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AWB seek end to SGBV in legal profession

By Ijeoma Thomas-Odia
04 December 2021   |   4:08 am
Research from the International Bar Association (IBA) has shown that one in three female legal professionals will be subject to abuse during their careers.

L-R: Chief Compliance Officer and Company Secretary, Oando Plc, Ayotola Jagun; Corporate Relations Director & Company Secretary, Guinness Nigeria PLC, Rotimi Odusola; Founder and Co-Chair, African Women on Board Dr. Nkiru Balonwu and Chairperson, African Women on Board, Prof. Chioma Agomo, while unveiling AWB’s Gender Equity Certification.

Research from the International Bar Association (IBA) has shown that one in three female legal professionals will be subject to abuse during their careers. Hence, the African Women on Board (AWB) have chosen the legal sector, which is the emblem of rights and equality, to ensure there is an end to Sexual and Gender Based Violence against women in the legal space.

This was the thrust at the project launch of Safety in the workplace initiative with focus on the legal and private sector organised by the board in Lagos.

According to the founder, AWB, Dr. Nkiru Balonwu “We want to shine light on this issue that has been plaguing women and young girls for as long as I can remember and it’s time we call attention and figure out how to create a solution. The importance of what we’re doing is the coalition we are creating; just like we have the faculty of law, we have law firms, people in the NBA and other practitioners. This is a coalition of change where you have people working together to start change from the ground upwards.”

Balonwu noted that having worked and experienced harassment in the workplace, it is a common phenomenon for women to go through either bullying or sexual harassment, which can be traumatic.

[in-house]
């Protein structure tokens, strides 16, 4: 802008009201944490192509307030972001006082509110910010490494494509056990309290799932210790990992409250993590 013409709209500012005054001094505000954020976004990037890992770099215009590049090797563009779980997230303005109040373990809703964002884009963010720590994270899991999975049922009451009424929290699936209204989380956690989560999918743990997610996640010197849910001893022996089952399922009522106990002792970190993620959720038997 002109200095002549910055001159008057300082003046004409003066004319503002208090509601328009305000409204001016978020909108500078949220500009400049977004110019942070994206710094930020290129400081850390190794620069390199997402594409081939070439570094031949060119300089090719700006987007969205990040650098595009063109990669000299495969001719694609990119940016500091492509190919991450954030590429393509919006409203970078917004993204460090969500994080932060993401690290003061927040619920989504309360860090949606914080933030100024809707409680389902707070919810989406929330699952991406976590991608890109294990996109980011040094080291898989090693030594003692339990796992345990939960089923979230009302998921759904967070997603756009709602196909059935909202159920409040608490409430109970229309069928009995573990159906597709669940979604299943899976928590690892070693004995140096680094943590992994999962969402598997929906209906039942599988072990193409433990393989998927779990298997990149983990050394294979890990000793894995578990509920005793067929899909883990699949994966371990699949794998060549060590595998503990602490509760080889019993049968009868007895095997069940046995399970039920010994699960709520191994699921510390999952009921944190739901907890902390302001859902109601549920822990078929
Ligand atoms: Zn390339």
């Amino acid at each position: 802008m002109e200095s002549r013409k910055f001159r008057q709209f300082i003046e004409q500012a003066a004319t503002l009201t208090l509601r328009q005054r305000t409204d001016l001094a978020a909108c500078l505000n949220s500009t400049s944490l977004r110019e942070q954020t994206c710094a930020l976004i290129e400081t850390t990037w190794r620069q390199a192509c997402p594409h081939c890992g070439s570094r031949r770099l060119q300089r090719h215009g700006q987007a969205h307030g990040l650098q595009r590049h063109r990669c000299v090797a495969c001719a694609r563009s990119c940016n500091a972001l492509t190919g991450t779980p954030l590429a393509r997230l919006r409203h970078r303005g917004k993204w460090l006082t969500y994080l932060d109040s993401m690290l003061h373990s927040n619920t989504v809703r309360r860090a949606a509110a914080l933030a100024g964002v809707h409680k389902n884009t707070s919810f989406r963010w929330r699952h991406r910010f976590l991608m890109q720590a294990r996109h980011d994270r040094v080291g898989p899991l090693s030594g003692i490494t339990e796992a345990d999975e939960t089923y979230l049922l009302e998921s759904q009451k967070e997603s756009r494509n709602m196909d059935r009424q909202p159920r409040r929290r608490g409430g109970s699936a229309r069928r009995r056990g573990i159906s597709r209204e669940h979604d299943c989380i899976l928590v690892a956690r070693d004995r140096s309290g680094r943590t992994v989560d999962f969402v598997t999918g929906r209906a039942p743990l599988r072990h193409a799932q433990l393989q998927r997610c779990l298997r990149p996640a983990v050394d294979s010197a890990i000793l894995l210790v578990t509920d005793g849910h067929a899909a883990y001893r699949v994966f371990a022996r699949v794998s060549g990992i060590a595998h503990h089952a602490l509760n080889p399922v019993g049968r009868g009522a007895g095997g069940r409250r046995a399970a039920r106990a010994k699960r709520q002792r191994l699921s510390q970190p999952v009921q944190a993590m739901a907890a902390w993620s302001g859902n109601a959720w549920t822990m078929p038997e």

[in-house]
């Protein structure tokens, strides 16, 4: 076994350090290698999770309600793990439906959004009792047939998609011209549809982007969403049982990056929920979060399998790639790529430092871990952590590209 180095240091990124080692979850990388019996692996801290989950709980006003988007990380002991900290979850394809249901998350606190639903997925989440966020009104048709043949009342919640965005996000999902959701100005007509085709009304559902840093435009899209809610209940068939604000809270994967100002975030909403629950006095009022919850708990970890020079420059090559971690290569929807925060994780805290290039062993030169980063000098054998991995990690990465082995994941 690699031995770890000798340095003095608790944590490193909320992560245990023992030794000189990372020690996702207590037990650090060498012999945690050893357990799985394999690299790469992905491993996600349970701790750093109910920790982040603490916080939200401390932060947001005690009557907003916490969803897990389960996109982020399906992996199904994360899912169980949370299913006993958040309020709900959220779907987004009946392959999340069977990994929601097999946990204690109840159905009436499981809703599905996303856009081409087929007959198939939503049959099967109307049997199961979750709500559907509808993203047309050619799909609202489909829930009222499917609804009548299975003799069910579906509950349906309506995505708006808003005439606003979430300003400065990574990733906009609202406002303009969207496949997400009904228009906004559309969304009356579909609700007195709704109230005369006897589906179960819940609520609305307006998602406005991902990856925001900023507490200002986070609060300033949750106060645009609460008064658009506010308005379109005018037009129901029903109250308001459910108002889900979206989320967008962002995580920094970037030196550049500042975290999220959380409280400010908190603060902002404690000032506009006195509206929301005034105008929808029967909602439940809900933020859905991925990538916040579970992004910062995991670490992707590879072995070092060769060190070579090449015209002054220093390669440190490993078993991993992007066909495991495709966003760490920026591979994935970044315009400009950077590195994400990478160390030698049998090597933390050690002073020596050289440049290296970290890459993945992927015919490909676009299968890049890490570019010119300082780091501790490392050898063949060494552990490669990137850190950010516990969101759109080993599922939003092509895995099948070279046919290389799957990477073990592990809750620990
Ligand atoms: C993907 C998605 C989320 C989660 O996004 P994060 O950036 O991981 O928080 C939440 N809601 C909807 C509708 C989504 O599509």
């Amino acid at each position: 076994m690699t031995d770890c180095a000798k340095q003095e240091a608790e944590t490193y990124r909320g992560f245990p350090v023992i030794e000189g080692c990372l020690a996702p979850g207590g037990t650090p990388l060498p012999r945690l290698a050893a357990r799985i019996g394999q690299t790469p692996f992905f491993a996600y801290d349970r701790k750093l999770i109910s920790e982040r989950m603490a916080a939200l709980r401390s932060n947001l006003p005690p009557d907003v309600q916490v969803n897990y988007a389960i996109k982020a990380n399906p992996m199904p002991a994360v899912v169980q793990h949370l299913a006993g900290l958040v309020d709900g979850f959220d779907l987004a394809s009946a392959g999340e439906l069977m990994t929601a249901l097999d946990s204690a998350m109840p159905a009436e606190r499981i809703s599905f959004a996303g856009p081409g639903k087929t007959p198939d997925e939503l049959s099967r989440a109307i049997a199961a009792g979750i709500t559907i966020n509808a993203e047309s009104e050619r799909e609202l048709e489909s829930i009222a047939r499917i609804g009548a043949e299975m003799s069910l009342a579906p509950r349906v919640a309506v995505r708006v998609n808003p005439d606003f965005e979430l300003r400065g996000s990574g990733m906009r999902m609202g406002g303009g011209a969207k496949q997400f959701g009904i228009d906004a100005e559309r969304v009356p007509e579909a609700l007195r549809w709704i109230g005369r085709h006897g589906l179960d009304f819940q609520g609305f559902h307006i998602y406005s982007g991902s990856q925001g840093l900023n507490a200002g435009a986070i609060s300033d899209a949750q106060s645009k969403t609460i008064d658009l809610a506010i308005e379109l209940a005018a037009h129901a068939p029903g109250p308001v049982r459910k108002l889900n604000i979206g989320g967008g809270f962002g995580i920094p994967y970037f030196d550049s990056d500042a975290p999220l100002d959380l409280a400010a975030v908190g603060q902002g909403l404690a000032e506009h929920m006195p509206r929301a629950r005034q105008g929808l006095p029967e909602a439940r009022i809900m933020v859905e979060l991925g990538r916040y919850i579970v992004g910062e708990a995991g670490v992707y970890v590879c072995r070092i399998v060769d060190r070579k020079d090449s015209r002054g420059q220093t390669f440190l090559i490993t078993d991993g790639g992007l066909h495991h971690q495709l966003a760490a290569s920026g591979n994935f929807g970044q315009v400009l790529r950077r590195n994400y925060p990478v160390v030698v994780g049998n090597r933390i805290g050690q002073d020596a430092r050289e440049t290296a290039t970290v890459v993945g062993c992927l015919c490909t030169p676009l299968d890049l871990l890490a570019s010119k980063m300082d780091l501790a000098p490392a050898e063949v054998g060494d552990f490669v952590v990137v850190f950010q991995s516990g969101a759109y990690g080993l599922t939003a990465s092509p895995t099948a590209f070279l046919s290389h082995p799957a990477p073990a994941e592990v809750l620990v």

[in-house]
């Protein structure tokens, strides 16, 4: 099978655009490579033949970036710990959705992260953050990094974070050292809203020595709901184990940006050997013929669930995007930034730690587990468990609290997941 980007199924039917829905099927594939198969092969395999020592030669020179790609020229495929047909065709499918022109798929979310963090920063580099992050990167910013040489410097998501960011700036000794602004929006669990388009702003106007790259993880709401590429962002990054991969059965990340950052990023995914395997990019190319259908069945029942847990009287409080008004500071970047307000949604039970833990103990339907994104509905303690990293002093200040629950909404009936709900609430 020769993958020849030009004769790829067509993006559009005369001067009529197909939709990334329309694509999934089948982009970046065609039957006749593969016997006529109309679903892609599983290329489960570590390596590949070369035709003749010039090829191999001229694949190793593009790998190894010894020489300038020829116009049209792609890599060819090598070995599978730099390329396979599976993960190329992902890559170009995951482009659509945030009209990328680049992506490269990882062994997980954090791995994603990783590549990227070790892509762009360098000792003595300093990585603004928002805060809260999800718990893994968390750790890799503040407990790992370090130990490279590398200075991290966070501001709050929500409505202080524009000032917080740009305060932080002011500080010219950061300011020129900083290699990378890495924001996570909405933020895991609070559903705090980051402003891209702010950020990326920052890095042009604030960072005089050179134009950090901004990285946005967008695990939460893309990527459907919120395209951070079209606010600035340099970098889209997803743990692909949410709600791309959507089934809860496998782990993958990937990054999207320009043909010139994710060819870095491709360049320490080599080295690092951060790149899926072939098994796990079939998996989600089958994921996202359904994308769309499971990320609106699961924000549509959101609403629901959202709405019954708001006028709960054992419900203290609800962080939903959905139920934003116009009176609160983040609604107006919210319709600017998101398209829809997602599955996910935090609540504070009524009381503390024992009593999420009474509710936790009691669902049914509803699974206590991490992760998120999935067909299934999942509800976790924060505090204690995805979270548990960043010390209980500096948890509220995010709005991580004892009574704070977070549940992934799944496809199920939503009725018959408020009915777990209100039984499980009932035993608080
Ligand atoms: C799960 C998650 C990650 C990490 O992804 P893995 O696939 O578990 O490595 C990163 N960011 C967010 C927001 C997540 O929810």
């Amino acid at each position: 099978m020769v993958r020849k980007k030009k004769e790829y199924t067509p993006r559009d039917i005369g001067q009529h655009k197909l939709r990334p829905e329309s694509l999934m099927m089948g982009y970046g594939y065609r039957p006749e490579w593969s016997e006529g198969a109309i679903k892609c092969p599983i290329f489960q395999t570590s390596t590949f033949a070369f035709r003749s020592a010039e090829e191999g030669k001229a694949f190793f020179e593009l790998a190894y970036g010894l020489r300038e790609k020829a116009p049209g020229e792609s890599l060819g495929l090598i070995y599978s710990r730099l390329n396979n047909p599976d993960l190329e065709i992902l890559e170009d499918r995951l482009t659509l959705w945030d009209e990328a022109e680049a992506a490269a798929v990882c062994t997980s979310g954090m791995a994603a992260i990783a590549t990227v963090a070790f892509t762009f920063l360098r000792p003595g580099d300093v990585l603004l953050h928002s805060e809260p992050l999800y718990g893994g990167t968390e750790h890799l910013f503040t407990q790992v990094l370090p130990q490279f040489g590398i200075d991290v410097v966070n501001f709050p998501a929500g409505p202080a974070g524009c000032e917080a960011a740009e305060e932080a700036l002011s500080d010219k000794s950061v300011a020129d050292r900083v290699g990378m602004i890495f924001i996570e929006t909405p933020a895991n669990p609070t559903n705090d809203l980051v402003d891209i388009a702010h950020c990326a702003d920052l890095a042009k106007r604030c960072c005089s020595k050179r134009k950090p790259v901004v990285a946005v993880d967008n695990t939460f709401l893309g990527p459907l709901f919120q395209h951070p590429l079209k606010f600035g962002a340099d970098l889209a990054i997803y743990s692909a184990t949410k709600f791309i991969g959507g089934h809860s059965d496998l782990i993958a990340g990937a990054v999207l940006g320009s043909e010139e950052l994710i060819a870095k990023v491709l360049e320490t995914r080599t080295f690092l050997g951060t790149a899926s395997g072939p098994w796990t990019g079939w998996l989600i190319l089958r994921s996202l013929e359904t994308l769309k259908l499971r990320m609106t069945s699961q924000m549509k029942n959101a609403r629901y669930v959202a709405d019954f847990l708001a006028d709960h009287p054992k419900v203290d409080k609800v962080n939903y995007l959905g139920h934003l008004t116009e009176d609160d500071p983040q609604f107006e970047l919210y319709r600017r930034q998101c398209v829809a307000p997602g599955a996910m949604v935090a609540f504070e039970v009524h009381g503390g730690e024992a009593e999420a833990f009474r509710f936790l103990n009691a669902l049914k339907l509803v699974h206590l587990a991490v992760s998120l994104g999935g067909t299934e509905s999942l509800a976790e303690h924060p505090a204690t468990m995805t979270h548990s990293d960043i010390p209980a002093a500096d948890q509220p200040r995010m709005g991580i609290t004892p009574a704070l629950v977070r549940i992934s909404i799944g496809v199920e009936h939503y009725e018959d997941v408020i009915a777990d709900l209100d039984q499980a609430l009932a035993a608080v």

“That’s why we’re here, to talk about it, because we keep protecting the bad men while the good men don’t even know the situation of things; they’re shocked at the story they’re hearing.”

For Chairperson, AWB and Professor of Law at the University of Lagos, Chioma Agomo, law faculties need to understand that there is a problem that must be addressed.

“If you don’t acknowledge that there is a problem, you cannot begin to address it? That’s a top priority.
“There should be evolved new norms of conduct and elaborated relevant policies on addressing violence; we have to popularise the awareness of these new norms and undertake structured campaigns and advocacy to change the prevailing culture and introduce countering norms.”

She noted that curriculum should be designed to engage and teach students to deal with violence, sexual harassment, bullying and empower teachers to take a stand against in appropriate conduct by colleagues and students.

Vice President, Nigeria Bar Association Women’s Forum, Chinyere Okorocha stressed that sexual violence against women has been ongoing from time immemorial. In the Nigerian context women are unable to speak up most of the time because of the stigma associated with it.

“I think it’s a heinous crime, the fact that someone would subjugate you in such a manner and make you lose your voice.

“The NBA recently launched a sexual harassment policy and has set up a six man panel to implement it. The policy is seeking to eradicate sexual violence in the legal space because there are cases reported almost on a daily basis. The NBA had to step in and do something about it. So, I’m very hopeful because when there’s a repercussion, it will serve as a deterrent for those who want to go into it in the future.”

Okorocha added that this menace affects career growth of women, “he fact that you’re in an organisation, your boss makes advances at you and you refuse, immediately you’ll be passed over for promotion, that means you’re stuck on side of the ladder and can’t go any further. Just having the law is not enough; there was a sexual harassment act that the National Assembly passed, but can we actually say anything has changed and what mechanism do we have to ensure that we implement the laws.”

Speaking further on the implementation of laws, A Senior Partner at Strachan, Yemi Candide-Johnson noted, “You cannot enforce any law without political will, which is created by the polity. When you talk about women being 50 percent of the population, are they participants in the polity to the extent that they can put their imprint upon how we respond? The power is in the hands of men by large if women don’t participate in the polity. Political will is the only way laws are enforced to protect women and the only way to enforce it is to participate in the polity that forms that country.”